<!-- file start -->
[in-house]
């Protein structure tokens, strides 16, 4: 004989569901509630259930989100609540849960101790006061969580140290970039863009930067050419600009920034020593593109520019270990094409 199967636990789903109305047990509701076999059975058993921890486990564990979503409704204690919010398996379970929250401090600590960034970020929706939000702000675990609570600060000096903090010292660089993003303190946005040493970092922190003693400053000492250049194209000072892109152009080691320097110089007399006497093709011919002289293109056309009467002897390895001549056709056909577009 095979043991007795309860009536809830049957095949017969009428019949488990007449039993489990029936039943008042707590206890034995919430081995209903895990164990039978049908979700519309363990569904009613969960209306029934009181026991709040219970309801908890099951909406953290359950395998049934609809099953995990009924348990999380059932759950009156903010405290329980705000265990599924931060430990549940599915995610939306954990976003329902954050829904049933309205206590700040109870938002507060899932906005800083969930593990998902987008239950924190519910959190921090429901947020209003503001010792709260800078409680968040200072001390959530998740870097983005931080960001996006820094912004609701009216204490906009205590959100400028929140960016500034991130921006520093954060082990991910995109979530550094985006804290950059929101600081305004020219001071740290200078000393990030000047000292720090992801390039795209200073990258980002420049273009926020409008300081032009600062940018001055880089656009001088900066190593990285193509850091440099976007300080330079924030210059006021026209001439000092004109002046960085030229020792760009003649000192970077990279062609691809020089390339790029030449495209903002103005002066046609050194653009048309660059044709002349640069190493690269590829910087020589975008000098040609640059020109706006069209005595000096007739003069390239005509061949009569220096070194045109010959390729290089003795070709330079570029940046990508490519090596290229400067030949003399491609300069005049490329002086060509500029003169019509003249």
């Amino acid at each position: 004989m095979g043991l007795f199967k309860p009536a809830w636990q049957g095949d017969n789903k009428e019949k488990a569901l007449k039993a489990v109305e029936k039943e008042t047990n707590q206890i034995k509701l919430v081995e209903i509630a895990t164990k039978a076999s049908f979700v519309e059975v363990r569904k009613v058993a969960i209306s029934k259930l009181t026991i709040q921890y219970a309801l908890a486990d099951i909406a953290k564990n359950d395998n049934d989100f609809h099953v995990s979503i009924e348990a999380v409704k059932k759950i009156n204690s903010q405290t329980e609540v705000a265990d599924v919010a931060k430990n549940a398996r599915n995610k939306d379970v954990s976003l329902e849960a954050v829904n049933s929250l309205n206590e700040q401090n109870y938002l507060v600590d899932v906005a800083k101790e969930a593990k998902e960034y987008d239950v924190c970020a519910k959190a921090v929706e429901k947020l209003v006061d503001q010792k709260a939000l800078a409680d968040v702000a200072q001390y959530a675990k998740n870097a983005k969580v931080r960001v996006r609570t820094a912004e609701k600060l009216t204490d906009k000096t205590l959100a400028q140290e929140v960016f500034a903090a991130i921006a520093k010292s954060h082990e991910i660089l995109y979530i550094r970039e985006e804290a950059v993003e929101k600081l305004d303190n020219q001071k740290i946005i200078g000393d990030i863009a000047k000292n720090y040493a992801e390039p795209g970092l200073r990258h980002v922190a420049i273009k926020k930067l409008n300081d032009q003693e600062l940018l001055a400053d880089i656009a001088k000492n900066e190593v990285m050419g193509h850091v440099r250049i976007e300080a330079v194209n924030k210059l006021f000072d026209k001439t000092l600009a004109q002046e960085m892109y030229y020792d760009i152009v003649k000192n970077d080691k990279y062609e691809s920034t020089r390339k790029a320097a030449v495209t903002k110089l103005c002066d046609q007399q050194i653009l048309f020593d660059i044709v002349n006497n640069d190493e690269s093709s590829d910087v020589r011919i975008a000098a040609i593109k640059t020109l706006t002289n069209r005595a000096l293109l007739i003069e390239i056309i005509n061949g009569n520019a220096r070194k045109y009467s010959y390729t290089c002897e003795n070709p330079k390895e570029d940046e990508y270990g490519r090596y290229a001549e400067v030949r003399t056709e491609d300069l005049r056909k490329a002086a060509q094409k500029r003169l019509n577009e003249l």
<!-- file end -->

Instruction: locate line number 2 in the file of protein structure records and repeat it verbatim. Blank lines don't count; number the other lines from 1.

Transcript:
């Protein structure tokens, strides 16, 4: 004989569901509630259930989100609540849960101790006061969580140290970039863009930067050419600009920034020593593109520019270990094409 199967636990789903109305047990509701076999059975058993921890486990564990979503409704204690919010398996379970929250401090600590960034970020929706939000702000675990609570600060000096903090010292660089993003303190946005040493970092922190003693400053000492250049194209000072892109152009080691320097110089007399006497093709011919002289293109056309009467002897390895001549056709056909577009 095979043991007795309860009536809830049957095949017969009428019949488990007449039993489990029936039943008042707590206890034995919430081995209903895990164990039978049908979700519309363990569904009613969960209306029934009181026991709040219970309801908890099951909406953290359950395998049934609809099953995990009924348990999380059932759950009156903010405290329980705000265990599924931060430990549940599915995610939306954990976003329902954050829904049933309205206590700040109870938002507060899932906005800083969930593990998902987008239950924190519910959190921090429901947020209003503001010792709260800078409680968040200072001390959530998740870097983005931080960001996006820094912004609701009216204490906009205590959100400028929140960016500034991130921006520093954060082990991910995109979530550094985006804290950059929101600081305004020219001071740290200078000393990030000047000292720090992801390039795209200073990258980002420049273009926020409008300081032009600062940018001055880089656009001088900066190593990285193509850091440099976007300080330079924030210059006021026209001439000092004109002046960085030229020792760009003649000192970077990279062609691809020089390339790029030449495209903002103005002066046609050194653009048309660059044709002349640069190493690269590829910087020589975008000098040609640059020109706006069209005595000096007739003069390239005509061949009569220096070194045109010959390729290089003795070709330079570029940046990508490519090596290229400067030949003399491609300069005049490329002086060509500029003169019509003249």